Dogs: how do they see the world?
Dogs are man's best friend. It is often said that dogs have a different vision than humans. While some people claim that dogs have black and white vision, scientists claim that these animals can distinguish certain colors. Find out more about the issue in this article.
The world view of dogs
It's time to clear your head of the idea that dogs see the world in black and white. It is quite true that the visual capacity of our dear four-legged friends is much more limited than ours. However, this limitation does not prevent them from distinguishing colors. Or at least some colors. A dog's eye can only distinguish a few colors, namely blue-violet and green-yellow. Thus, dogs have a monochromatic vision which is explained by the anatomy of the eye. The eye is made up of visual receptors that allow them to capture the different colors. This organ is also made up of cones without which the receptors will not be able to fulfill their role. The difference in eye anatomy between a human and a dog is the number of cones. While dogs have only one, humans have three.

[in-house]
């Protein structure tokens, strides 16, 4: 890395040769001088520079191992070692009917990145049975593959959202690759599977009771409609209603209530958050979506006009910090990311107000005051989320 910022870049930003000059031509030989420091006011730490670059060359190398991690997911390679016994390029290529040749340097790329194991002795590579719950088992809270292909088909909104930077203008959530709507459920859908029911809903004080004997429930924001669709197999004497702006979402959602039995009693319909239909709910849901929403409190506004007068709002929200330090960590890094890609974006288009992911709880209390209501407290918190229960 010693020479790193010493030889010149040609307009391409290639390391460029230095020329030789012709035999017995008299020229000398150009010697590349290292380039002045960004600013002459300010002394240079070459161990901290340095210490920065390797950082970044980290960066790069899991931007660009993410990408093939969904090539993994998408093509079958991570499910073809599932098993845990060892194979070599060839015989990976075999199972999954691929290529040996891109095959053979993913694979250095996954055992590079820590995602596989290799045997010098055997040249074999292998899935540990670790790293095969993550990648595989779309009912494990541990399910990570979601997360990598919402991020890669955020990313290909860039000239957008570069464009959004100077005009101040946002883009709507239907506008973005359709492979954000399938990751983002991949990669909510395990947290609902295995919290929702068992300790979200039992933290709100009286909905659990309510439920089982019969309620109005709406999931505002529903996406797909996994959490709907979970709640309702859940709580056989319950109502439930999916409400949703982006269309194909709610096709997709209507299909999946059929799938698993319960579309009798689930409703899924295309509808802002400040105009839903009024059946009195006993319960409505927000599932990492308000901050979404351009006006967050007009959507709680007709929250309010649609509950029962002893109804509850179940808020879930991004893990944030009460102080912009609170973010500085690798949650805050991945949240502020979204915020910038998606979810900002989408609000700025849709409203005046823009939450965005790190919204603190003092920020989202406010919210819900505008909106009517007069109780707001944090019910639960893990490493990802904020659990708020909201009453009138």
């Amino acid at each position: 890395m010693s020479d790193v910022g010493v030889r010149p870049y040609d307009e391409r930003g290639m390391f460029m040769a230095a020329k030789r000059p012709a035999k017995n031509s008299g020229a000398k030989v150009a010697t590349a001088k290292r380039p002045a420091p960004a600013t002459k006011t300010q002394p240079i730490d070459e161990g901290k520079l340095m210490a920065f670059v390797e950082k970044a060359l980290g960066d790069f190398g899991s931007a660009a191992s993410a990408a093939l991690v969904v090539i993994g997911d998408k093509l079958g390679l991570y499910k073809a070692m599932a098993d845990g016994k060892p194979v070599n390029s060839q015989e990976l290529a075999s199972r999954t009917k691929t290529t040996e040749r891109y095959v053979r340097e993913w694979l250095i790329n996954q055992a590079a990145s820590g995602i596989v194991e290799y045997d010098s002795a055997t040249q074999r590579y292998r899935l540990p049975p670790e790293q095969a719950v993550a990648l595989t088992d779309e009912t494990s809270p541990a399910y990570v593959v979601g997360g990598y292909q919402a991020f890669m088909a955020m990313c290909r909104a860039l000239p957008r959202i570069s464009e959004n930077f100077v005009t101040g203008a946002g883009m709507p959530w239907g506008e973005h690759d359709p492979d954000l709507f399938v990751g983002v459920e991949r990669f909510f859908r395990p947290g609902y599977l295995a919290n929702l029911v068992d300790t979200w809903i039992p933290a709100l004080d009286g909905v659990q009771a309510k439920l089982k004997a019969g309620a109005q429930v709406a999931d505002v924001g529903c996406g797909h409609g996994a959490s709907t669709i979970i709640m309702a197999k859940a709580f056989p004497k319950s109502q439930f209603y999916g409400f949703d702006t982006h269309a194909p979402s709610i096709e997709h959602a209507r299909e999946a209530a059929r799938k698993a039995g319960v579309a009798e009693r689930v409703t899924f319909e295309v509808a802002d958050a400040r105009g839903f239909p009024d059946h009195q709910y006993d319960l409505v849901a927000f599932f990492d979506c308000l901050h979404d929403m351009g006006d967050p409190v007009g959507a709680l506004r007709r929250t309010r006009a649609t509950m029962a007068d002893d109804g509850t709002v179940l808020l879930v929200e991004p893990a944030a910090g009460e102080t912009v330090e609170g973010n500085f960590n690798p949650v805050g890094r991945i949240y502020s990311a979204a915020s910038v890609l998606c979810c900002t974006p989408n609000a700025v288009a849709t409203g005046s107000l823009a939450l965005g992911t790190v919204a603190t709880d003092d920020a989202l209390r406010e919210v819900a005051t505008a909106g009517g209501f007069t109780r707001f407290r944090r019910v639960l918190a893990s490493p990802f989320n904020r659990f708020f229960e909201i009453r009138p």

The True Vision of a Dog
As explained earlier, the way we perceive is not the same as a dog. The latter's vision is limited to a few colors. This means that dogs are by nature myopic. Their limited vision prevents them from judging distance well. On the other hand, they are much more aware of movement than humans. They have a phenomenal ability to record images. While they can record 50 images per second, humans can only record about 20. So this is an ability that is unique and useful to them. This is actually normal, because they are predators. They also have a vast field of vision far superior to that of humans. Their vision extends over 240° against that of a human which extends only over 180°.